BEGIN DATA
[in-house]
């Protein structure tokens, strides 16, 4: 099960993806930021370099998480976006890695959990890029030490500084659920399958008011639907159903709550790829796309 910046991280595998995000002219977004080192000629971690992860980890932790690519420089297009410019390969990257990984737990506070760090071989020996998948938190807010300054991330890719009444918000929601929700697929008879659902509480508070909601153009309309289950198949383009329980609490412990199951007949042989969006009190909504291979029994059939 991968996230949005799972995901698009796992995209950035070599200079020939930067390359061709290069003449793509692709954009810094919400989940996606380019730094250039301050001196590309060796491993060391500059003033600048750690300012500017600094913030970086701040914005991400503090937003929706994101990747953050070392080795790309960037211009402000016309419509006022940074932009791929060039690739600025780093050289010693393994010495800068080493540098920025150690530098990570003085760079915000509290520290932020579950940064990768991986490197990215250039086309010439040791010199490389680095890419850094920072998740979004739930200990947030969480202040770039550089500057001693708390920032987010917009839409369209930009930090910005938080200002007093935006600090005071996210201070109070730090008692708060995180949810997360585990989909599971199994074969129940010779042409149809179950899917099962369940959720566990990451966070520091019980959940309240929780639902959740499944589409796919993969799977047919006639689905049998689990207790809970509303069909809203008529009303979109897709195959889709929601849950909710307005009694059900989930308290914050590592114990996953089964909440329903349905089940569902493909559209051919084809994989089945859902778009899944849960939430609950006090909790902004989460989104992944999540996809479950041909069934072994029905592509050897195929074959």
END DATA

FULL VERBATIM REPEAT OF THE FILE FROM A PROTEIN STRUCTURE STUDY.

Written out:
[in-house]
């Protein structure tokens, strides 16, 4: 099960993806930021370099998480976006890695959990890029030490500084659920399958008011639907159903709550790829796309 910046991280595998995000002219977004080192000629971690992860980890932790690519420089297009410019390969990257990984737990506070760090071989020996998948938190807010300054991330890719009444918000929601929700697929008879659902509480508070909601153009309309289950198949383009329980609490412990199951007949042989969006009190909504291979029994059939 991968996230949005799972995901698009796992995209950035070599200079020939930067390359061709290069003449793509692709954009810094919400989940996606380019730094250039301050001196590309060796491993060391500059003033600048750690300012500017600094913030970086701040914005991400503090937003929706994101990747953050070392080795790309960037211009402000016309419509006022940074932009791929060039690739600025780093050289010693393994010495800068080493540098920025150690530098990570003085760079915000509290520290932020579950940064990768991986490197990215250039086309010439040791010199490389680095890419850094920072998740979004739930200990947030969480202040770039550089500057001693708390920032987010917009839409369209930009930090910005938080200002007093935006600090005071996210201070109070730090008692708060995180949810997360585990989909599971199994074969129940010779042409149809179950899917099962369940959720566990990451966070520091019980959940309240929780639902959740499944589409796919993969799977047919006639689905049998689990207790809970509303069909809203008529009303979109897709195959889709929601849950909710307005009694059900989930308290914050590592114990996953089964909440329903349905089940569902493909559209051919084809994989089945859902778009899944849960939430609950006090909790902004989460989104992944999540996809479950041909069934072994029905592509050897195929074959």